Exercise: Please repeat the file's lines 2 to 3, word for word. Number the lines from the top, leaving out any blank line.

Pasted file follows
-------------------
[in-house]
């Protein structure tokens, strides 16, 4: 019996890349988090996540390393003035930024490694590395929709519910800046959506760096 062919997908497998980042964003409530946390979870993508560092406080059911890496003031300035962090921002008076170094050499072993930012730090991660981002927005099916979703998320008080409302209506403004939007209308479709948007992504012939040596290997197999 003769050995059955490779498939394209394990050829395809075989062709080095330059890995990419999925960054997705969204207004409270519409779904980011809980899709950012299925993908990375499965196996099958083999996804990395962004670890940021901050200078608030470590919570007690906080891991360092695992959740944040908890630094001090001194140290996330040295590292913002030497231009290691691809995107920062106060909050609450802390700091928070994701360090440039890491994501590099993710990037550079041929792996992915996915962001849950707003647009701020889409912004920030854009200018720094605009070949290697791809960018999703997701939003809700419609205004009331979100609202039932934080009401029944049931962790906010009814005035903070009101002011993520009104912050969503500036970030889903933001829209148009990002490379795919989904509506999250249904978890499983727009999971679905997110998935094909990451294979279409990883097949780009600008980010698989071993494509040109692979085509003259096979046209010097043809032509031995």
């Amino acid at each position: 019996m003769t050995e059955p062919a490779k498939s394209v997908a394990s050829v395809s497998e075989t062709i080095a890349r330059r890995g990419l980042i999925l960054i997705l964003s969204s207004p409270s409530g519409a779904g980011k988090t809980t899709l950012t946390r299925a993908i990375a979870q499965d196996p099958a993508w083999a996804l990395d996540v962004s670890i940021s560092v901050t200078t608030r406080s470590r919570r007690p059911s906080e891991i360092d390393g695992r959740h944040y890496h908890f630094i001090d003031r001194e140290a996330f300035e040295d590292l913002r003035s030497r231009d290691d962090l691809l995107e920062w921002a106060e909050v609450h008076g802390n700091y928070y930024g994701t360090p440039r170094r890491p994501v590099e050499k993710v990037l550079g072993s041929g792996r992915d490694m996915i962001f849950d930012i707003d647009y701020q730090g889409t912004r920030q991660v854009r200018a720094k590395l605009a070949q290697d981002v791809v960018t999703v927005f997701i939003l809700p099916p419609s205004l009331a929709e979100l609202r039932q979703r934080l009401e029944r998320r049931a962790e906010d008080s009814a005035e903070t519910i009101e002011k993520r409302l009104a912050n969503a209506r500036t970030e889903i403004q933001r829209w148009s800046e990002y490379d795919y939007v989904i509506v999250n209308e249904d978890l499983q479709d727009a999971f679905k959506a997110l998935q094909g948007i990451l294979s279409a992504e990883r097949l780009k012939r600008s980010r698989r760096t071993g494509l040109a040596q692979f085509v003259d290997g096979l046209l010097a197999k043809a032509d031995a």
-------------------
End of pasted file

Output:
């Protein structure tokens, strides 16, 4: 019996890349988090996540390393003035930024490694590395929709519910800046959506760096 062919997908497998980042964003409530946390979870993508560092406080059911890496003031300035962090921002008076170094050499072993930012730090991660981002927005099916979703998320008080409302209506403004939007209308479709948007992504012939040596290997197999 003769050995059955490779498939394209394990050829395809075989062709080095330059890995990419999925960054997705969204207004409270519409779904980011809980899709950012299925993908990375499965196996099958083999996804990395962004670890940021901050200078608030470590919570007690906080891991360092695992959740944040908890630094001090001194140290996330040295590292913002030497231009290691691809995107920062106060909050609450802390700091928070994701360090440039890491994501590099993710990037550079041929792996992915996915962001849950707003647009701020889409912004920030854009200018720094605009070949290697791809960018999703997701939003809700419609205004009331979100609202039932934080009401029944049931962790906010009814005035903070009101002011993520009104912050969503500036970030889903933001829209148009990002490379795919989904509506999250249904978890499983727009999971679905997110998935094909990451294979279409990883097949780009600008980010698989071993494509040109692979085509003259096979046209010097043809032509031995």
């Amino acid at each position: 019996m003769t050995e059955p062919a490779k498939s394209v997908a394990s050829v395809s497998e075989t062709i080095a890349r330059r890995g990419l980042i999925l960054i997705l964003s969204s207004p409270s409530g519409a779904g980011k988090t809980t899709l950012t946390r299925a993908i990375a979870q499965d196996p099958a993508w083999a996804l990395d996540v962004s670890i940021s560092v901050t200078t608030r406080s470590r919570r007690p059911s906080e891991i360092d390393g695992r959740h944040y890496h908890f630094i001090d003031r001194e140290a996330f300035e040295d590292l913002r003035s030497r231009d290691d962090l691809l995107e920062w921002a106060e909050v609450h008076g802390n700091y928070y930024g994701t360090p440039r170094r890491p994501v590099e050499k993710v990037l550079g072993s041929g792996r992915d490694m996915i962001f849950d930012i707003d647009y701020q730090g889409t912004r920030q991660v854009r200018a720094k590395l605009a070949q290697d981002v791809v960018t999703v927005f997701i939003l809700p099916p419609s205004l009331a929709e979100l609202r039932q979703r934080l009401e029944r998320r049931a962790e906010d008080s009814a005035e903070t519910i009101e002011k993520r409302l009104a912050n969503a209506r500036t970030e889903i403004q933001r829209w148009s800046e990002y490379d795919y939007v989904i509506v999250n209308e249904d978890l499983q479709d727009a999971f679905k959506a997110l998935q094909g948007i990451l294979s279409a992504e990883r097949l780009k012939r600008s980010r698989r760096t071993g494509l040109a040596q692979f085509v003259d290997g096979l046209l010097a197999k043809a032509d031995a």